While we were researching the websites currently serving the new Microsoft Internet Explorer (IE) zero-day threat, we found that the new attack is being piggybacked on a slightly older attack aimed on industrial companies’ websites.
The hacked legitimate websites contain on their main pages a hidden iframe.
It was brought to our attention by this thorough Eric Romang article that a new zero-day exploit (an exploit actively used by cybercriminals in the wild) targets a bug in Microsoft’s Internet Explorer (IE) 7 & 8, and with some help from Java, it could be also exploited on IE 9, as confirmed by the Metasploit firm. At this time, as there is yet no patch from Microsoft, what can you do?
I’m not sure if I mentioned this already, but my wife went for a week-long holiday with friends last Friday therefore I’m quite busy babysitting this week, taking care of the kids and household, and, not surprisingly, running out of steam. That is my excuse for just having a very short post today. But back to the subject:
Do you know what is the ultimate irony in the life of a virus analyst?
This is when he needs some books about coding (actually, a book on subject “language of math”) and the special online shop that deals with this kind of literature is itself infected… The bug name is “VBS:Obfuscated-gen” and because the site is still infected, I won’t disclose its name. Who knows. You might get tempted to go look around the site for some math or coding literature.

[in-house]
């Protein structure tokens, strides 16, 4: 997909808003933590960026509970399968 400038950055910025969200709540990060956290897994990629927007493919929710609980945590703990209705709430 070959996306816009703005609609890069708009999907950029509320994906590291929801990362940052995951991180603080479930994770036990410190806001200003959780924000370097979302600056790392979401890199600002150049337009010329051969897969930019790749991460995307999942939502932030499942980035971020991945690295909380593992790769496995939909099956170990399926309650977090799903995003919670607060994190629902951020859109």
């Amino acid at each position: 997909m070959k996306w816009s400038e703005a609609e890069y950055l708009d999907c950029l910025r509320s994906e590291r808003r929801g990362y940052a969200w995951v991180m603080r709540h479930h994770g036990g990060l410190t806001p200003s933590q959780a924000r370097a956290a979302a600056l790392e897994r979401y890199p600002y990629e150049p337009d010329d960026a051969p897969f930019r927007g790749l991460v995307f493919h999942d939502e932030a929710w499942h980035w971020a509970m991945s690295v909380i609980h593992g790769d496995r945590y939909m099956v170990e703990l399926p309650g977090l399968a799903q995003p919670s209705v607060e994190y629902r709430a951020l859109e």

… and Michal (the victim) thank you for the tip
Osama Bin Laden is the face of malware for the first week of May, replacing Soviet cosomonaut Yuri Gagarin.
Within hours of his death, a reputed picture of a bloody Bin Laden was making the rounds on the Internet. On close inspection, this picture appeared to be a heavily-altered version of much older photo. Regardless of whether this specific picture was accurate or not – it was still enough to make Bin Laden a momentary hit on the internet with cybercriminals. Here are four reasons why:
- High number of searches- The large number of internet searches is an irresistible target for cybercriminals. Especially because the process of infecting sites and web searches is automatic and driven by the searches of normal users- like you.
- Limited (no) official sources for information – The lack of an official picture means people are clicking anywhere for data, even on those unusual sites that they would never normally visit. Read more…